Tara Brach, in the course on the Power of Awareness, described how to access internal resources to cope initially with the psychological pain experienced with trauma. Drawing on her own experience with trauma victims and sound research in the area, she suggests a number of ways to resource ourselves:
- Physical grounding – this involves getting in touch with the feeling of our feet on the ground and our buttocks on the chair. The physical sensation of contact with the ground or chair is important because it enables us to link the sense of safety and security through sitting or standing with our psychological experience.
- Breathing deeply and slowly – this could begin with lengthening our in-breath and out-breath and move to mindful breathing, which includes paying attention to the space between.
- Touch – touching our heart or stomach with some loving gesture that brings warmth to relax our body.
- Talking to ourselves – we can use comforting and supportive words while engaged in conversation with ourselves.
- Envisaging our allies – there may be relatives or friends in our life who provide very strong emotional support and constant affirmation of our self-worth. There are others such as members of a support group for a chronic illness or for loss of a child or loved one. Bringing these people to mind together with the feelings of kindness and encouragement they engender, can build our inner resources to cope with trauma.
- Revisiting a place of peace or relaxation – we can do this physically or just by visioning what it was like to be in our favourite place. It could be by the bay or at the seaside, in the mountains or on the deck in our home-anywhere that gives us strength, renews our spirit and intensifies our feelings of security.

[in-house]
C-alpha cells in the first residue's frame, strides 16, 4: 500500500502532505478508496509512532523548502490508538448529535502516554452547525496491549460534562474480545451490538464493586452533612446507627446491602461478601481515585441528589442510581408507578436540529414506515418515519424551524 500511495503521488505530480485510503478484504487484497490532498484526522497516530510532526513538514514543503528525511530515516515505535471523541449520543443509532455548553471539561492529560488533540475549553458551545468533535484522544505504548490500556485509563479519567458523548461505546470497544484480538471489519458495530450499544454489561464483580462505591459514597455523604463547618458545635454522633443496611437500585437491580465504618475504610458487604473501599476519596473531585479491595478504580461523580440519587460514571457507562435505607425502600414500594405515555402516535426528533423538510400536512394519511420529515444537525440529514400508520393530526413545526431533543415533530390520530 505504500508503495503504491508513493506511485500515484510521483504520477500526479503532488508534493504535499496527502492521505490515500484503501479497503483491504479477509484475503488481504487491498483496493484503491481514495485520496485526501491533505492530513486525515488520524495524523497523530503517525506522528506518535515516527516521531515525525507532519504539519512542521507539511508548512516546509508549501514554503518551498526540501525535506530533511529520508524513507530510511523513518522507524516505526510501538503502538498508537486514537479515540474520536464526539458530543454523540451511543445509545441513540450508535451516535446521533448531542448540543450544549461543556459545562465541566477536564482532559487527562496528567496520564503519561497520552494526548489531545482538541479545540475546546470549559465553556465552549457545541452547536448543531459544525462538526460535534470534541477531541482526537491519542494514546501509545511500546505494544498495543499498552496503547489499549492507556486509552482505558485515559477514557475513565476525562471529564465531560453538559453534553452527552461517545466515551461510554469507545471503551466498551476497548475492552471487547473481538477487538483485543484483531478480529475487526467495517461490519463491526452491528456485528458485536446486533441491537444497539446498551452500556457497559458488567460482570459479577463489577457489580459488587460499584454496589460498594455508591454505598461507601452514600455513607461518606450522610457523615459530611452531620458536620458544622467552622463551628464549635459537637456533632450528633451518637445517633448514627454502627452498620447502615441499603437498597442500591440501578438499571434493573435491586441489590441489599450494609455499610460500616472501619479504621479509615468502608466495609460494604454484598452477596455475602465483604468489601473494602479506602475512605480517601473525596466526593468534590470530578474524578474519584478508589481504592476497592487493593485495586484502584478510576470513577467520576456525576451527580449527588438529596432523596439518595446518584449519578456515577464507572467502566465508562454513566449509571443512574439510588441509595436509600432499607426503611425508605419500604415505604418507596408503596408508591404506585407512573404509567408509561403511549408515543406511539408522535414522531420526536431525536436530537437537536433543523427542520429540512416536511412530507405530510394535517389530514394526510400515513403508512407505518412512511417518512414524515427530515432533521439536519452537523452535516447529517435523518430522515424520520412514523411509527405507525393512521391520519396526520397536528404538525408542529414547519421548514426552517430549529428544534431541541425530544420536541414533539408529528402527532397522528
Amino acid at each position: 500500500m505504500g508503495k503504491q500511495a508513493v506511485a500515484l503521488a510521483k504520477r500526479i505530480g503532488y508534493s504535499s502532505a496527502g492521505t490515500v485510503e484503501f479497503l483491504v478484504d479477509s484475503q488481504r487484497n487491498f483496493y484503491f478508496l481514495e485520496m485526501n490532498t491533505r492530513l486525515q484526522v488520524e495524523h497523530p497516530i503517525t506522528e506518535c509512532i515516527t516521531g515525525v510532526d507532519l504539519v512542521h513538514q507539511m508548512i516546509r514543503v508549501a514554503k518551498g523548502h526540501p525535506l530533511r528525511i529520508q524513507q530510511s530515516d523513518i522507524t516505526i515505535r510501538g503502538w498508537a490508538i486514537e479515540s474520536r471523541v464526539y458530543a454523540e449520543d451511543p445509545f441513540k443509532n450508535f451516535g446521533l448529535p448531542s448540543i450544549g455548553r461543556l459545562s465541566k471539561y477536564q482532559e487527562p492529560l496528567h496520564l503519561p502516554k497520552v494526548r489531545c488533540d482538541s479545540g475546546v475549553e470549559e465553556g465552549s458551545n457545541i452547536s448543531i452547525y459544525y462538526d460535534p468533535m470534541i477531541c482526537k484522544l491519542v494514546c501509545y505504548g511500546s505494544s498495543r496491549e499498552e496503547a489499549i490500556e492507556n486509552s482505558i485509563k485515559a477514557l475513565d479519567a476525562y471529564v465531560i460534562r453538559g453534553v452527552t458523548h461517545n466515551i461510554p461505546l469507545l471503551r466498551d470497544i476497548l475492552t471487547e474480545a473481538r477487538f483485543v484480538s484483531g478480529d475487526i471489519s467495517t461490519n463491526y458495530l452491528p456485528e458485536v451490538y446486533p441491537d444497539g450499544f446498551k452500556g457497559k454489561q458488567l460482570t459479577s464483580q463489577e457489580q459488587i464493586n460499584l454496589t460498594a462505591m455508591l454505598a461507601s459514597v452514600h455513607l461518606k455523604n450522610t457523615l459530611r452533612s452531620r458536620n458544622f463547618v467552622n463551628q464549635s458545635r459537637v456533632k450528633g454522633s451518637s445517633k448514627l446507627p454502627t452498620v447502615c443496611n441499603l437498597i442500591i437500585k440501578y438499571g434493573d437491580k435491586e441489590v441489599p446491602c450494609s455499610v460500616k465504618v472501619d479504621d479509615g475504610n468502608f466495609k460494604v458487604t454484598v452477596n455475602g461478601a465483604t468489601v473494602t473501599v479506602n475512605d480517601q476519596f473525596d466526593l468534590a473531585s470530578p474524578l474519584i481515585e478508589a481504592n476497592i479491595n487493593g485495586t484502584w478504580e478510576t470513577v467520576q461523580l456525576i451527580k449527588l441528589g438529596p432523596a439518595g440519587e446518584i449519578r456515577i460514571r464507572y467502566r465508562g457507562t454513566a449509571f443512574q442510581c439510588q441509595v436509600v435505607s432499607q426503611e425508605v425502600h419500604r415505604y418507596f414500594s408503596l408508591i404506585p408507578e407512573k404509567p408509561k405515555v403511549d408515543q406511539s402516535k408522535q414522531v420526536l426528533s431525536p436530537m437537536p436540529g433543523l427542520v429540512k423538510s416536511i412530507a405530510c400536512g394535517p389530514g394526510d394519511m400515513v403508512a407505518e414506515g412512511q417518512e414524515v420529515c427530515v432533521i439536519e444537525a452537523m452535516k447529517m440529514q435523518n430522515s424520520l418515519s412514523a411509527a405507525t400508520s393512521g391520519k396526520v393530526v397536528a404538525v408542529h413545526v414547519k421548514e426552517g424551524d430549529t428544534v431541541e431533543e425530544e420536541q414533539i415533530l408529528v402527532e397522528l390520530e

Whatever process we use for inner resourcing, it is important to get in touch with what positive effects we are feeling in our body, as well as in our minds. Tara Brach, in the Power of Awareness course, encourages us to use resourcing meditations based on the above listed pathways to tap into, and strengthen, our inner resources. She argues that these meditations are a true refuge, unlike the false refuges of drugs or alcohol.
Being able to deal with trauma through the R.A.I.N. meditation process (plumbing the depths of our fear or grief) may take months of resourcing ourselves before we can confront the depths of our emotions, but Tara’s own counselling experience with people who have suffered trauma (including PTSD) confirms that it is possible to emerge from the depths to live a balanced and happy life.
As we grow in mindfulness through resourcing meditations, we strengthen our inner resources to cope with the profound psychological effects of a trauma and build up our capacity to deal with the resultant debilitating emotions.
By Ron Passfield – Copyright (Creative Commons license, Attribution–Non Commercial–No Derivatives)
Image source: courtesy of Maialisa on Pixabay